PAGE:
“Who’s your billionaire?” Now more than ever, any serious presidential candidate needs to have an answer for this question. Over the weekend, we found out who the answer for Senator Marco Rubio is: Norman Braman, a billionaire auto dealer from Miami.

Braman isn’t just supporting Rubio’s White House bid to the expected tune of $10 million; he has been a key figure in Rubio’s professional and personal life for many years. Here is the New York Times report:

As Mr. Rubio has ascended in the ranks of Republican politics, Mr. Braman has emerged as a remarkable and unique patron. He has bankrolled Mr. Rubio’s campaigns. He has financed Mr. Rubio’s legislative agenda. And, at the same time, he has subsidized Mr. Rubio’s personal finances, as the rising politician and his wife grappled with heavy debt and big swings in their income.

To state the obvious: The increasing influence of big money in politics from donors like Norman Braman, the Koch Brothers, and others, drowns out the voices of everyday Americans in the political process. There are a number of ways to combat this threat to democracy; one big target for reformers is to overturn the judicial decisions like Citizens United that have opened the floodgates to unlimited spending on elections. That is a critical fight.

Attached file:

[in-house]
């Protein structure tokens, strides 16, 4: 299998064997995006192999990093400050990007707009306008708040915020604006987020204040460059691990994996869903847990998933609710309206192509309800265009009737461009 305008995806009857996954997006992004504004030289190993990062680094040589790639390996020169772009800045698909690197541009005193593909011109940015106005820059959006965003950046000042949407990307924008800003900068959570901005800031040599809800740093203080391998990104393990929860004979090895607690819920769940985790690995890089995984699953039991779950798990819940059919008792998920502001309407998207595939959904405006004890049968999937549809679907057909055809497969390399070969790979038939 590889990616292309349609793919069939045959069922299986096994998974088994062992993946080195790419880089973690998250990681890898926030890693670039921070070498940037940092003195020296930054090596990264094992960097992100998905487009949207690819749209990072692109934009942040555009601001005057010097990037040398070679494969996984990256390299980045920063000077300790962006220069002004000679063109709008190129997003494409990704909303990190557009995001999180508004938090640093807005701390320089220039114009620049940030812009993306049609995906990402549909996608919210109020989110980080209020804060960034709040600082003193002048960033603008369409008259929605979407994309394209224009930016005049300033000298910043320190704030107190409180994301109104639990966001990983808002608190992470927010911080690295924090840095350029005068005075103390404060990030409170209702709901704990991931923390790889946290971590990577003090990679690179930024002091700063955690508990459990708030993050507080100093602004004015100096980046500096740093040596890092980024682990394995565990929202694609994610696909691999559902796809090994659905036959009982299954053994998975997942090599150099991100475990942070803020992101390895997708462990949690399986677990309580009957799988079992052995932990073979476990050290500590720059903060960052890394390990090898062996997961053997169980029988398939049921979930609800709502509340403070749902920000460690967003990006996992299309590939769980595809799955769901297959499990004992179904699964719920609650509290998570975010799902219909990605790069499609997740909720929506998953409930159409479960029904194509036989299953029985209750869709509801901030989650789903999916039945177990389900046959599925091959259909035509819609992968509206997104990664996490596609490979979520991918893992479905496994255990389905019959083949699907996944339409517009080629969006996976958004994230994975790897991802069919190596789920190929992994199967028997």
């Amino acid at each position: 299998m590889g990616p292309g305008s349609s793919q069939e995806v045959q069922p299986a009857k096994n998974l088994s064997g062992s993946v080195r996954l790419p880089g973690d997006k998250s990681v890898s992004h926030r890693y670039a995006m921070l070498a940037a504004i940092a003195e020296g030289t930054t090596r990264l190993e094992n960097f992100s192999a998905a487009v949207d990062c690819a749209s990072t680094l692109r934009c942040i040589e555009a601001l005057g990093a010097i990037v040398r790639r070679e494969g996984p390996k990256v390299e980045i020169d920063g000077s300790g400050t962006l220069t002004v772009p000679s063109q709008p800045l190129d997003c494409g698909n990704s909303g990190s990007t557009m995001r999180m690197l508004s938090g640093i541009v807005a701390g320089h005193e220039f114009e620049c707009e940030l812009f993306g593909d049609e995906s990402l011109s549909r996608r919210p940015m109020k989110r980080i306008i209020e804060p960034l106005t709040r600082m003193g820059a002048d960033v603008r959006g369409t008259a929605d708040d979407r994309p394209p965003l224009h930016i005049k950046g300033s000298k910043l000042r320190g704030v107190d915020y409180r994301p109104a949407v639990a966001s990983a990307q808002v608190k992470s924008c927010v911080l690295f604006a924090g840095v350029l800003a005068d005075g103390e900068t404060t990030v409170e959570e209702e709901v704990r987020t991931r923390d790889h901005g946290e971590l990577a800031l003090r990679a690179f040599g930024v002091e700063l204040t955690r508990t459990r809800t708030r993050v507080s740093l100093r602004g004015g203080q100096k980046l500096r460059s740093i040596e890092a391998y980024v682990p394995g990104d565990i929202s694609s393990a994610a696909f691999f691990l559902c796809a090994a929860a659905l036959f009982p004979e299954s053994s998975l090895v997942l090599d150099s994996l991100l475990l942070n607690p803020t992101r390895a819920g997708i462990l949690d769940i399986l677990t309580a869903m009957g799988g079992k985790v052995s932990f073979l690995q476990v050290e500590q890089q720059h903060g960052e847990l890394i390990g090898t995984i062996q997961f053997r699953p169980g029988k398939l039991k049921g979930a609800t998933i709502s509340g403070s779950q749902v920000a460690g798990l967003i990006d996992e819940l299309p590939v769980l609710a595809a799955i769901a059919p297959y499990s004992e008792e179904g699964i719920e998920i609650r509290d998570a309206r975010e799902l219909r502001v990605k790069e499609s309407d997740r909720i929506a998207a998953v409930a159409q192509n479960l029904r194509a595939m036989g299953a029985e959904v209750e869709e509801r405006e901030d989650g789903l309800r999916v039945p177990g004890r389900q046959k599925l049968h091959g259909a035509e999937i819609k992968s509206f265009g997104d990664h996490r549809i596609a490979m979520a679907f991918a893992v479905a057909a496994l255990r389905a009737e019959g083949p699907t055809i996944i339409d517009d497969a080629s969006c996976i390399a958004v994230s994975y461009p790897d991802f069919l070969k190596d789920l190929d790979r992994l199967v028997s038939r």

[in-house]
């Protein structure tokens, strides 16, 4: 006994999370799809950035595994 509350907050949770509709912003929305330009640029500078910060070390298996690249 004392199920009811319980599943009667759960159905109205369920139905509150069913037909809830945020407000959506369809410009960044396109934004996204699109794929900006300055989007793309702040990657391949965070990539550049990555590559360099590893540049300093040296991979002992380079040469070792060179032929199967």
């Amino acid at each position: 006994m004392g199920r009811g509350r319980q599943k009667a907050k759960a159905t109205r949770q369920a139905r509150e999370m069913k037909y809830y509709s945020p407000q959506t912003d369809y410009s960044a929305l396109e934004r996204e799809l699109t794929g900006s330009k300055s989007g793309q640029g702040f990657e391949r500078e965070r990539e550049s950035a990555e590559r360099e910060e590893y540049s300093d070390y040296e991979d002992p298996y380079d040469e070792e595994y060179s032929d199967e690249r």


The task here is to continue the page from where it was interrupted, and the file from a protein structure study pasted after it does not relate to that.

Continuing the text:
Here is another important way to make it easier for all citizens to have their voices heard: make voting more accessible. One of the most progressive methods for doing that is called Automatic Voter Registration (AVR), a system by which states would integrate information from existing government databases — such as departments of motor vehicles, the Postal Service, revenue agencies, and others — to compile and update the voting rolls with information that they already collect. Oregon just became the first state in the country to implement this type of system, and it expects to add 300,000 people to voter rolls as a result.

Now, a new report from the Center for Popular Democracy outlines some of the transformative impacts AVR would have across the country. If Automatic Voter Registration were adopted in all states, it would potentially result in 55 million new voters added to the rolls.

AVR would result in the registration of currently underrepresented communities as well, including approximately:

  • 17 million new Black and Latino registrants